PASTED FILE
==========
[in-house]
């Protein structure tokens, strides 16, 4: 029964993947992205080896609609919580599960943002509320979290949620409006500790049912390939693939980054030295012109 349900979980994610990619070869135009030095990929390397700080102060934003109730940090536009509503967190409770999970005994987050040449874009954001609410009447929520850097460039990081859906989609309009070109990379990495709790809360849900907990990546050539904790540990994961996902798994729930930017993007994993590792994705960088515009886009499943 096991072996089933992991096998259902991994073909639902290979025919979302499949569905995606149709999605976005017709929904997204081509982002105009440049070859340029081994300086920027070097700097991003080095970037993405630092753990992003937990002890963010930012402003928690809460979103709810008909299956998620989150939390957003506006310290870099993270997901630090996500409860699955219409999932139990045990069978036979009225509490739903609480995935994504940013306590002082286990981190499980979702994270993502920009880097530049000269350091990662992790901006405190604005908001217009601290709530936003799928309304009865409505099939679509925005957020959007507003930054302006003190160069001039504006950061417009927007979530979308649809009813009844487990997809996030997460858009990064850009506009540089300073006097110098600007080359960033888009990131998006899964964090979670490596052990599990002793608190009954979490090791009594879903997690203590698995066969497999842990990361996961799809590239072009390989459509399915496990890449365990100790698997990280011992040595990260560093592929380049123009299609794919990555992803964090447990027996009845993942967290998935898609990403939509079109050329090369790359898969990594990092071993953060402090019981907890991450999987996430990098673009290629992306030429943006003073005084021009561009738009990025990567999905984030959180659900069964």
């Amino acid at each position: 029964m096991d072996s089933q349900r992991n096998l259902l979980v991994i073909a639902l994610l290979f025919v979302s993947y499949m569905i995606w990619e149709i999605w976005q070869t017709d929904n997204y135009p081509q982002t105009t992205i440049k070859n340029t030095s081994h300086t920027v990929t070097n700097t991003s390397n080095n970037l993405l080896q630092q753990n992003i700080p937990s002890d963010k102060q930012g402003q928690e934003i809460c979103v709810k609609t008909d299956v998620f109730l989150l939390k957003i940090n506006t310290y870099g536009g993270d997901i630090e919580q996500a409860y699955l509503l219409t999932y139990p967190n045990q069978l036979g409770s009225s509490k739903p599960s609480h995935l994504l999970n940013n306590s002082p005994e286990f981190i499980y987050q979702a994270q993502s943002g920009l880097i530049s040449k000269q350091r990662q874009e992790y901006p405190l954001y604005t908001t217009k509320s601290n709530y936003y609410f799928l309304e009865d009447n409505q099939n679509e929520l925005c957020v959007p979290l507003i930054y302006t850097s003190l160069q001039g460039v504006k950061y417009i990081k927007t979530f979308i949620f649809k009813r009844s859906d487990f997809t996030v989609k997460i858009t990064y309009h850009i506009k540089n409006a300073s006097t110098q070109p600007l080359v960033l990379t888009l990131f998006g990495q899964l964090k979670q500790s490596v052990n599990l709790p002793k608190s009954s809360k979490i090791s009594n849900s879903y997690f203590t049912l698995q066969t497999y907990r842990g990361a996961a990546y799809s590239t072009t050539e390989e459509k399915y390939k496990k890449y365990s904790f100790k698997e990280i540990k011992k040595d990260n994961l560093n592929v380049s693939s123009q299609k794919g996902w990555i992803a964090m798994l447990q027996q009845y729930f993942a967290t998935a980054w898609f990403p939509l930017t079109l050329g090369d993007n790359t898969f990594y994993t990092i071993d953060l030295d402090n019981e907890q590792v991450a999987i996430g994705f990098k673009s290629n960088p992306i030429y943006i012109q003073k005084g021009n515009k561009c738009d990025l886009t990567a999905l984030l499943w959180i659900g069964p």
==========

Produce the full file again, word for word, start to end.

[in-house]
């Protein structure tokens, strides 16, 4: 029964993947992205080896609609919580599960943002509320979290949620409006500790049912390939693939980054030295012109 349900979980994610990619070869135009030095990929390397700080102060934003109730940090536009509503967190409770999970005994987050040449874009954001609410009447929520850097460039990081859906989609309009070109990379990495709790809360849900907990990546050539904790540990994961996902798994729930930017993007994993590792994705960088515009886009499943 096991072996089933992991096998259902991994073909639902290979025919979302499949569905995606149709999605976005017709929904997204081509982002105009440049070859340029081994300086920027070097700097991003080095970037993405630092753990992003937990002890963010930012402003928690809460979103709810008909299956998620989150939390957003506006310290870099993270997901630090996500409860699955219409999932139990045990069978036979009225509490739903609480995935994504940013306590002082286990981190499980979702994270993502920009880097530049000269350091990662992790901006405190604005908001217009601290709530936003799928309304009865409505099939679509925005957020959007507003930054302006003190160069001039504006950061417009927007979530979308649809009813009844487990997809996030997460858009990064850009506009540089300073006097110098600007080359960033888009990131998006899964964090979670490596052990599990002793608190009954979490090791009594879903997690203590698995066969497999842990990361996961799809590239072009390989459509399915496990890449365990100790698997990280011992040595990260560093592929380049123009299609794919990555992803964090447990027996009845993942967290998935898609990403939509079109050329090369790359898969990594990092071993953060402090019981907890991450999987996430990098673009290629992306030429943006003073005084021009561009738009990025990567999905984030959180659900069964």
């Amino acid at each position: 029964m096991d072996s089933q349900r992991n096998l259902l979980v991994i073909a639902l994610l290979f025919v979302s993947y499949m569905i995606w990619e149709i999605w976005q070869t017709d929904n997204y135009p081509q982002t105009t992205i440049k070859n340029t030095s081994h300086t920027v990929t070097n700097t991003s390397n080095n970037l993405l080896q630092q753990n992003i700080p937990s002890d963010k102060q930012g402003q928690e934003i809460c979103v709810k609609t008909d299956v998620f109730l989150l939390k957003i940090n506006t310290y870099g536009g993270d997901i630090e919580q996500a409860y699955l509503l219409t999932y139990p967190n045990q069978l036979g409770s009225s509490k739903p599960s609480h995935l994504l999970n940013n306590s002082p005994e286990f981190i499980y987050q979702a994270q993502s943002g920009l880097i530049s040449k000269q350091r990662q874009e992790y901006p405190l954001y604005t908001t217009k509320s601290n709530y936003y609410f799928l309304e009865d009447n409505q099939n679509e929520l925005c957020v959007p979290l507003i930054y302006t850097s003190l160069q001039g460039v504006k950061y417009i990081k927007t979530f979308i949620f649809k009813r009844s859906d487990f997809t996030v989609k997460i858009t990064y309009h850009i506009k540089n409006a300073s006097t110098q070109p600007l080359v960033l990379t888009l990131f998006g990495q899964l964090k979670q500790s490596v052990n599990l709790p002793k608190s009954s809360k979490i090791s009594n849900s879903y997690f203590t049912l698995q066969t497999y907990r842990g990361a996961a990546y799809s590239t072009t050539e390989e459509k399915y390939k496990k890449y365990s904790f100790k698997e990280i540990k011992k040595d990260n994961l560093n592929v380049s693939s123009q299609k794919g996902w990555i992803a964090m798994l447990q027996q009845y729930f993942a967290t998935a980054w898609f990403p939509l930017t079109l050329g090369d993007n790359t898969f990594y994993t990092i071993d953060l030295d402090n019981e907890q590792v991450a999987i996430g994705f990098k673009s290629n960088p992306i030429y943006i012109q003073k005084g021009n515009k561009c738009d990025l886009t990567a999905l984030l499943w959180i659900g069964p």